This past Sunday began the third week of Advent, and it is traditionally known as Gaudete Sunday, or the Sunday of rejoicing. Many priests and deacons wore rose-colored vestments or stoles Sunday. It also means that we will begin to see the daily readings shift from a kind of apocalyptic eschatological focus on the second coming to a centering on the first Advent of Our Lord, as evidenced by today’s Gospel where Jesus said that no man born of woman is greater than John the Baptist, but that the “least in the Kingdom of Heaven is greater than he” (cf. Matt. 21:23-27). Beginning Tuesday, the readings and psalmody of the Church will begin to focus more clearly and obviously on the coming of the Messiah in the first Advent, and those of us who celebrate the Divine Office each day will chant, sing, or say the “O Antiphons” which highlight the titles of the Messiah. O Sapentia (O Wisdom), O Adonai (O Lord), O Radix Jesse (O Root of Jesse), O Clavis David (O Key of David), O Rex Gentium (O King of Nations), and O Emmanuel.
Back at the beginning of Advent, I wrote here at Life At 25 that the social focus on Christmas that seems to begin earlier and earlier on the calendar every year threatens to rob us of Advent if we do not deliberately take the time to slow down and prepare our minds and hearts for the coming of the Lord, for what Christmas is really about for a Christian. That is the purpose of Advent from a liturgical and ecclesiastical perspective. Advent is on our Church calendar as a time which allows us to begin to focus on the coming of Jesus Christ into the world, and to prepare our hearts, souls, and minds for what that means. That is why the color of Advent is purple or violet, a penitential color. Advent isn’t Lent, the spiritual character of the two seasons is different, but in both of these important seasons of the year we are called to prepare ourselves to celebrate and commemorate important events in Christ’s life and ministry.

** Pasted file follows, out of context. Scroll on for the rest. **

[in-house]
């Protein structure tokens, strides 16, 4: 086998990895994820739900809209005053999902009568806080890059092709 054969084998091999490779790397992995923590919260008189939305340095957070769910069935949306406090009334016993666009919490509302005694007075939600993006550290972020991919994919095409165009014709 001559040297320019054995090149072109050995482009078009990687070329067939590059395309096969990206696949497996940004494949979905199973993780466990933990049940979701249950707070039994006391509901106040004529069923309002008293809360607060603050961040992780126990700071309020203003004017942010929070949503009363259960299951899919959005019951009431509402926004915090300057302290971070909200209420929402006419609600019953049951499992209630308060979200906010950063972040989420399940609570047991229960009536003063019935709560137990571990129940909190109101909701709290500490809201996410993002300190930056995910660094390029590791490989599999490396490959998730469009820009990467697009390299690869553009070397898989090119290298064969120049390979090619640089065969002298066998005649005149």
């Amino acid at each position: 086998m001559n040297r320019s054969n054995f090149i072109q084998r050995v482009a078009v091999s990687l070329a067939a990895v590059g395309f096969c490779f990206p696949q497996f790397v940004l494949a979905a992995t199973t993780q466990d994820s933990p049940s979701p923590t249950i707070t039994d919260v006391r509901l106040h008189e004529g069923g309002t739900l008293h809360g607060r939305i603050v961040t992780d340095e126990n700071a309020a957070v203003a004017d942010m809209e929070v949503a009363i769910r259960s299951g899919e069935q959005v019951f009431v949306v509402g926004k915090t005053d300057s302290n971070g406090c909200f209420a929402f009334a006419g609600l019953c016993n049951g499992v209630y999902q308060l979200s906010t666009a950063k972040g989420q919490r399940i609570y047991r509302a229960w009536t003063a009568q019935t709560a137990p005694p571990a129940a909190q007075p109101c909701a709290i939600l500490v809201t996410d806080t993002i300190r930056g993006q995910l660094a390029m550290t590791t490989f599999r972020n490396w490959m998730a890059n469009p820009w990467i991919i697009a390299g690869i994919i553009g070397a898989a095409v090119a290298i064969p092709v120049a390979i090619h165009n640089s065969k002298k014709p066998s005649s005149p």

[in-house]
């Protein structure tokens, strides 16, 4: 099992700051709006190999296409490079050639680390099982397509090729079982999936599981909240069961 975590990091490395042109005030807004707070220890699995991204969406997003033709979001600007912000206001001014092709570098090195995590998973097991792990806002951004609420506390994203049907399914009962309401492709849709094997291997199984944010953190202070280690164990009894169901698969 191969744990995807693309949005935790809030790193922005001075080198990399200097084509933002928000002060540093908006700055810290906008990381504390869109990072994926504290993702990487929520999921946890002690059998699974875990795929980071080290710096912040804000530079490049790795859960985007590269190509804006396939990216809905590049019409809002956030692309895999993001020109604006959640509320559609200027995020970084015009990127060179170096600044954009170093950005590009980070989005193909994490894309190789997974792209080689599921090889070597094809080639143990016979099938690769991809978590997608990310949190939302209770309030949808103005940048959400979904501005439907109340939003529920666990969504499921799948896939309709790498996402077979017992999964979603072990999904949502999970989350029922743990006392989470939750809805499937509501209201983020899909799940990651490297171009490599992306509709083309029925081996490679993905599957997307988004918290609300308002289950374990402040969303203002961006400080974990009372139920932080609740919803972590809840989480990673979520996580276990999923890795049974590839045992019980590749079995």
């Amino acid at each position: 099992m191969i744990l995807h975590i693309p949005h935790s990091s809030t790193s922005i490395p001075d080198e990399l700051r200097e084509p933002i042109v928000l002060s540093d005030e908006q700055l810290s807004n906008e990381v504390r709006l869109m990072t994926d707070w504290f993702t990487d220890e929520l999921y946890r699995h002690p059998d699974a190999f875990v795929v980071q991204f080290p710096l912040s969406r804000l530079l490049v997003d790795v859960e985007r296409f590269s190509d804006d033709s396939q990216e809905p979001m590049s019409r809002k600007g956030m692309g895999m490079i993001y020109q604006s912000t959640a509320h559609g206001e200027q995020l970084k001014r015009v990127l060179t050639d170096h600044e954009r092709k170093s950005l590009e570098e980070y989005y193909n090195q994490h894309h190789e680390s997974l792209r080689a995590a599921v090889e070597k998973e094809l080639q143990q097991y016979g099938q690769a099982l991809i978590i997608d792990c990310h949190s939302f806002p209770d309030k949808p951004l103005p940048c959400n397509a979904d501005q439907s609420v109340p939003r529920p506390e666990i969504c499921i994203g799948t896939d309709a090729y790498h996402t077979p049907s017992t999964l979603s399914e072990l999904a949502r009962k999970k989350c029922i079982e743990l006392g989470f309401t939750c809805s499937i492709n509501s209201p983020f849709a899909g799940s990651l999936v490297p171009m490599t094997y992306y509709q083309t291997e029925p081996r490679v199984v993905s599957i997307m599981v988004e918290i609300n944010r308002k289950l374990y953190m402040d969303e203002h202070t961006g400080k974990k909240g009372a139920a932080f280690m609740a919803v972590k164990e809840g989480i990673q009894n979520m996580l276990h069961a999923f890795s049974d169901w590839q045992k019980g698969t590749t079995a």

This Sunday, however, you may have noticed that things were just a bit different. The candle on the Advent wreath was a rose color, and the priests and deacons in our parishes may have worn rose colored vestments as well. Hymns and songs were joyful, and the readings, including the Gospel about John the Baptist’s disciples asking whether Jesus is “the one to come,” are filled with a sense of messianic anticipation. All of this is because now the Church begins to recognize more fully that the Lord is near and that the celebration of the Incarnation is upon us. If the secular world so often jumps the gun on Christmas and gives people “Christmas burnout,” how can we know when the right time might be to begin openly displaying our Christmas spirit more fully? Well, if we are to take the Church’s advice per the liturgical calendar, that time is now.
The tone and tenor of the Church’s daily liturgy now changes, especially beginning tomorrow (December 17th) through Daytime Prayer on December 24th. Readings, responsories, psalms, antiphons, and prayer intercessions all begin to reflect the imminent coming of the Messiah. Christmas-the season, not a single day, is drawing near. If you haven’t quite felt like the time was right to be in the Christmas spirit just yet, you have been right up to this point, but now that all changes…now ’tis the season to get in the Christmas spirit. The Savior of the World is coming, and next week we will (in the words of the Invitatory Antiphon for December 24th) see his glory.
It is important to keep in mind that just as we must be reminded to truly “live” Advent before celebrating the Nativity of the Lord, that celebration does not last one day, but the Christmas Season traditionally last for 12 days, and this year it extends liturgically until January 12th, the feast of the Baptism of the Lord. We’ve been building up to Christmas together during this season of Advent, so there is no reason to let our Christmas spirit end at the end of the first day of Christmas on the 25th.